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Dell’s profit sank drastically during the final quarter of 2008.

The PC maker reported fourth-quarter revenue of $13.4 billion Thursday, a 16 percent drop from $15.9 billion reported the same quarter a year ago. Dell’s profit for the quarter totaled $351 million, or 18 cents per share, compared to $671 million and 31 cents per share the year before. That’s nearly a 48 percent drop in profit. Analysts had been anticipating earnings per share of 26 cents.

Dell had reported last month it would be forced to take a pre-tax charge of $280 million, or 11 cents per share, related to cost-cutting and restructuring measures taken during the quarter.

The company continued to cite the “challenging” global environment and the reduction in IT spending by large corporate customers, a segment in which Dell is heavily invested. dell

Many of the company’s customers began to defer spending starting in the summer, and it “continued to deteriorate through the second half of the year,” Chief Financial Officer Brian Gladden said during a conference call with reporters. “We expect continued weakness during the current quarter.”

Gladden tried to keep the focus on the company’s progress on cutting costs. Dell cut operating expenses by 16 percent, or $363 million, during the fourth quarter.

He also said there would be more to come. Gladden said the company will be able to take $4 billion of costs out of its budget by 2011, up from the previous goal of $3 billion announced last year. The costs will come from improving on manufacturing and supply chain costs, as well as operating expenses. When asked if that included more job cuts, Gladden didn’t deny that it would. It’s “not just labor, not just people,” he said.

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Microsoft is moving forward with plans to launch Windows 7 this year, although the company still refuses to publicly commit to that goal.PC industry sources in Asia told that they have heard things are on track to launch by this year’s holiday shopping season, which has been Microsoft’s internal target for some time. Microsoft is also putting the finishing touches on a program to offer Vista buyers a free or low-cost update to Windows 7. The company has run such “technology guarantee” programs in the past, typically allowing each PC maker to set the exact rules, but essentially offering buyers after a certain time to get a free upgrade to the next version. In an interview at the Consumer Electronics Show in January, Microsoft senior VP Bill Veghte cautioned that the release still could be pushed into 2010, depending on customer feedback.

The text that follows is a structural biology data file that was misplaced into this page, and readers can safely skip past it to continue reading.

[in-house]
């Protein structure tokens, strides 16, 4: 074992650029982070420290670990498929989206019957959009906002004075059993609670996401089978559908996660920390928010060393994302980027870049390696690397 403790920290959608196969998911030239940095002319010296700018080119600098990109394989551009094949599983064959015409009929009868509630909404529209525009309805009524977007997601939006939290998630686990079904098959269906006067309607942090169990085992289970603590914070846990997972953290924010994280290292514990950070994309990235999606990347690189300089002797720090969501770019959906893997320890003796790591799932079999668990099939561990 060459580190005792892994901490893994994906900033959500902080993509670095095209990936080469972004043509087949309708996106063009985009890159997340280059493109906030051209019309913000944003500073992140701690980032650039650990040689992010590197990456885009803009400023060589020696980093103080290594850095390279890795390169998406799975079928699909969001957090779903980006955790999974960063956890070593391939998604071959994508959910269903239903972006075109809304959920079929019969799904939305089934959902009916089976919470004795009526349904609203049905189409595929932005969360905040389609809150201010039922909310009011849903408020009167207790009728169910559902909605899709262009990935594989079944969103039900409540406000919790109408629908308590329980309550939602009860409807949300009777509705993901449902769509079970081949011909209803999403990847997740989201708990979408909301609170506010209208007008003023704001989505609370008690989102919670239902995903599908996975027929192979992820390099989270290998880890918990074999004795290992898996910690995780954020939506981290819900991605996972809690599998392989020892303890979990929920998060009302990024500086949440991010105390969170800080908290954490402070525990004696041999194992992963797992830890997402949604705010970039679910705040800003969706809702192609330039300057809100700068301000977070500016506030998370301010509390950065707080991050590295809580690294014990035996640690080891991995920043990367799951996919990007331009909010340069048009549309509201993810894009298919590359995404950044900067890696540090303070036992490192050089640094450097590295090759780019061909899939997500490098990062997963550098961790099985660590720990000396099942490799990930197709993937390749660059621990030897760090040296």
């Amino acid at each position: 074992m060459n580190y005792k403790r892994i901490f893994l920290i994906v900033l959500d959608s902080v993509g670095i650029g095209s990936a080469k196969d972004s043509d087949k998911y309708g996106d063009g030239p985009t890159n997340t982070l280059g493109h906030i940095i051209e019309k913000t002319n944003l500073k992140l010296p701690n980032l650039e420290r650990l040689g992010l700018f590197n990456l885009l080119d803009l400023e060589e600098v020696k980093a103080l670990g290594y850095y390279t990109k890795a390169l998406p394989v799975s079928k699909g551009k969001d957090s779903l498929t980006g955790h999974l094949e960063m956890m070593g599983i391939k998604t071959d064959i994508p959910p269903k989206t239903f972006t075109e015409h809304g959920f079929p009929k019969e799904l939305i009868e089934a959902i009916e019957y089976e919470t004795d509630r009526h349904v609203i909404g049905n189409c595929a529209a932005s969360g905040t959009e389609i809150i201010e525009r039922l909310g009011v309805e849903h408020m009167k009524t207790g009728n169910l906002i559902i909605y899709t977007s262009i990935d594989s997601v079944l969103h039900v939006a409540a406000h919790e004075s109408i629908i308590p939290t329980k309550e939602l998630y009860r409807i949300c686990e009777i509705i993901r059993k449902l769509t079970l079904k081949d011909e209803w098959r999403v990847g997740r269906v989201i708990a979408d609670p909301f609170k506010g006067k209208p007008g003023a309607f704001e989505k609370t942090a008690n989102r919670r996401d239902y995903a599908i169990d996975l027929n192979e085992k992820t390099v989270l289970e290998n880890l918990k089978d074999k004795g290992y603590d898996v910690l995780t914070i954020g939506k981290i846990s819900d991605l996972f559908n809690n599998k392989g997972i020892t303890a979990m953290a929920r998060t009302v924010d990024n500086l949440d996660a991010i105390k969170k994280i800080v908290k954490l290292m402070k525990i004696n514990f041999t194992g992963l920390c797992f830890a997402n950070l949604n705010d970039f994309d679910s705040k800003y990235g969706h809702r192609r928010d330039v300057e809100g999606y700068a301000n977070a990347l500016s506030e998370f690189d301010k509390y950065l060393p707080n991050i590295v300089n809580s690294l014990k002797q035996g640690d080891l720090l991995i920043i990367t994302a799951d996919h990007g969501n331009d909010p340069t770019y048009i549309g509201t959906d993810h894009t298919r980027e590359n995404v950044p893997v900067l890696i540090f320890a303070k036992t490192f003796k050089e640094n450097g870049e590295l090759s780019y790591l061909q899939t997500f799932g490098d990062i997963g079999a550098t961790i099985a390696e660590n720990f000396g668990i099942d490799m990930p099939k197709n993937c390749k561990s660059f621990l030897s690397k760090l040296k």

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1. Standard approach to mobile broadband
Windows 7 treats cellular modems as a standard connection, much like a Wi-Fi network, popping them up in the same available wireless networks dialog.

Sierra Wireless has already said it will support the new approach, which should make life much easier for road warriors (myself included). One of my few gripes about the prebeta Windows 7 laptop I’m using is that it doesn’t recognize my relatively new USB Sprint modem.

2. Help with public Wi-Fi spots.
This was a little feature I discovered on my own. With many public Wi-Fi hot spots, once you connect to the network, you have to do something in your browser, such as agree to certain terms or enter a password. Windows 7 pops up a notification that tells you that, although you have to be connected to the network, more action may be needed and it gives you a direct link to open your browser.

3. Windows Troubleshooting
Sure, it would be better if your computer worked problem-free. But, acknowledging that’s not the case, Microsoft has added a central place in Windows 7 to try to figure out what went wrong and why.

Among the kinds of problems that Windows Troubleshooting aims to help solve are issues with networked printers, detecting hard drive problems, and even some proactive things, like figuring out how much life a laptop battery has before it will likely need to be replaced with a new battery.

4. New sensor support
Windows 7 adds base-level support for all kinds of sensors, from GPS, to fingerprint readers, to ambient light sensors, to accelerometers. Light sensors, for example, can now be used not only to light up a keyboard, but an application could sense daylight and make type larger so that it’s easier to read.

At WinHEC, Microsoft handed out 700 free sensor developer kits that included a light sensor, touch pad, and accelerometer. The kit was a big hit with the developers, prompting one of the only long lines of the show.